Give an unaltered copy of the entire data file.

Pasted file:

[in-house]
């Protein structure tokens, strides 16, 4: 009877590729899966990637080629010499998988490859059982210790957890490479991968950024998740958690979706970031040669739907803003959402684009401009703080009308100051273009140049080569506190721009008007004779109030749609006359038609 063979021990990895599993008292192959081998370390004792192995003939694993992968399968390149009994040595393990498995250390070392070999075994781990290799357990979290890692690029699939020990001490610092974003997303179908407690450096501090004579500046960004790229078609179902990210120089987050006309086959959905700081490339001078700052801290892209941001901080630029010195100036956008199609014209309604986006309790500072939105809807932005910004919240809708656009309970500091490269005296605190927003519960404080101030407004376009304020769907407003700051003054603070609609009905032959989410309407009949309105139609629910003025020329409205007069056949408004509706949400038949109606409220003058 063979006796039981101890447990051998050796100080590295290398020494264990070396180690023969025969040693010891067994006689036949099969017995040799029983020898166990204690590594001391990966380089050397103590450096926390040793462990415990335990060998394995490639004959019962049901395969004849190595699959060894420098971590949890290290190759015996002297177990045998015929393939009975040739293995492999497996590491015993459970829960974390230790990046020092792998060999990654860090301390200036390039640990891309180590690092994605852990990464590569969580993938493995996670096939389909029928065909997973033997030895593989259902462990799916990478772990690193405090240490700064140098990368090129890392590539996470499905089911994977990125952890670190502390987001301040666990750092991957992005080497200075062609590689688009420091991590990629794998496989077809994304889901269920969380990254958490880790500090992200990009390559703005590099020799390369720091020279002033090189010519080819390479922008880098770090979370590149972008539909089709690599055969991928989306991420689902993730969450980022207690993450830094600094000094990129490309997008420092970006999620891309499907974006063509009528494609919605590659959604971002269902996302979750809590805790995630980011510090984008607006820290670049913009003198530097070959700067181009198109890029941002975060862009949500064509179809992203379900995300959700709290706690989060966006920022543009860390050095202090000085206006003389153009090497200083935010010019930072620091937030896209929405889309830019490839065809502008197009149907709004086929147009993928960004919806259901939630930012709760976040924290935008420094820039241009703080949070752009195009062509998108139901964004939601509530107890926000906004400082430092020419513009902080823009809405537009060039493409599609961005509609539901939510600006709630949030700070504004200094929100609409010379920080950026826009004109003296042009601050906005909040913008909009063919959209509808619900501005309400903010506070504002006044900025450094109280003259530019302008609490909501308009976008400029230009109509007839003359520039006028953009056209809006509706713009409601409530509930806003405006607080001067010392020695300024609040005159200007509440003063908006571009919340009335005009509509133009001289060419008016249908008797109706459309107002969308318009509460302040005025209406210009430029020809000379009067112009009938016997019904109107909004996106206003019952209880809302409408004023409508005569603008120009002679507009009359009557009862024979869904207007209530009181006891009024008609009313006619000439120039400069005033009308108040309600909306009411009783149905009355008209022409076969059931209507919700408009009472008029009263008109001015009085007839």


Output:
[in-house]
């Protein structure tokens, strides 16, 4: 009877590729899966990637080629010499998988490859059982210790957890490479991968950024998740958690979706970031040669739907803003959402684009401009703080009308100051273009140049080569506190721009008007004779109030749609006359038609 063979021990990895599993008292192959081998370390004792192995003939694993992968399968390149009994040595393990498995250390070392070999075994781990290799357990979290890692690029699939020990001490610092974003997303179908407690450096501090004579500046960004790229078609179902990210120089987050006309086959959905700081490339001078700052801290892209941001901080630029010195100036956008199609014209309604986006309790500072939105809807932005910004919240809708656009309970500091490269005296605190927003519960404080101030407004376009304020769907407003700051003054603070609609009905032959989410309407009949309105139609629910003025020329409205007069056949408004509706949400038949109606409220003058 063979006796039981101890447990051998050796100080590295290398020494264990070396180690023969025969040693010891067994006689036949099969017995040799029983020898166990204690590594001391990966380089050397103590450096926390040793462990415990335990060998394995490639004959019962049901395969004849190595699959060894420098971590949890290290190759015996002297177990045998015929393939009975040739293995492999497996590491015993459970829960974390230790990046020092792998060999990654860090301390200036390039640990891309180590690092994605852990990464590569969580993938493995996670096939389909029928065909997973033997030895593989259902462990799916990478772990690193405090240490700064140098990368090129890392590539996470499905089911994977990125952890670190502390987001301040666990750092991957992005080497200075062609590689688009420091991590990629794998496989077809994304889901269920969380990254958490880790500090992200990009390559703005590099020799390369720091020279002033090189010519080819390479922008880098770090979370590149972008539909089709690599055969991928989306991420689902993730969450980022207690993450830094600094000094990129490309997008420092970006999620891309499907974006063509009528494609919605590659959604971002269902996302979750809590805790995630980011510090984008607006820290670049913009003198530097070959700067181009198109890029941002975060862009949500064509179809992203379900995300959700709290706690989060966006920022543009860390050095202090000085206006003389153009090497200083935010010019930072620091937030896209929405889309830019490839065809502008197009149907709004086929147009993928960004919806259901939630930012709760976040924290935008420094820039241009703080949070752009195009062509998108139901964004939601509530107890926000906004400082430092020419513009902080823009809405537009060039493409599609961005509609539901939510600006709630949030700070504004200094929100609409010379920080950026826009004109003296042009601050906005909040913008909009063919959209509808619900501005309400903010506070504002006044900025450094109280003259530019302008609490909501308009976008400029230009109509007839003359520039006028953009056209809006509706713009409601409530509930806003405006607080001067010392020695300024609040005159200007509440003063908006571009919340009335005009509509133009001289060419008016249908008797109706459309107002969308318009509460302040005025209406210009430029020809000379009067112009009938016997019904109107909004996106206003019952209880809302409408004023409508005569603008120009002679507009009359009557009862024979869904207007209530009181006891009024008609009313006619000439120039400069005033009308108040309600909306009411009783149905009355008209022409076969059931209507919700408009009472008029009263008109001015009085007839």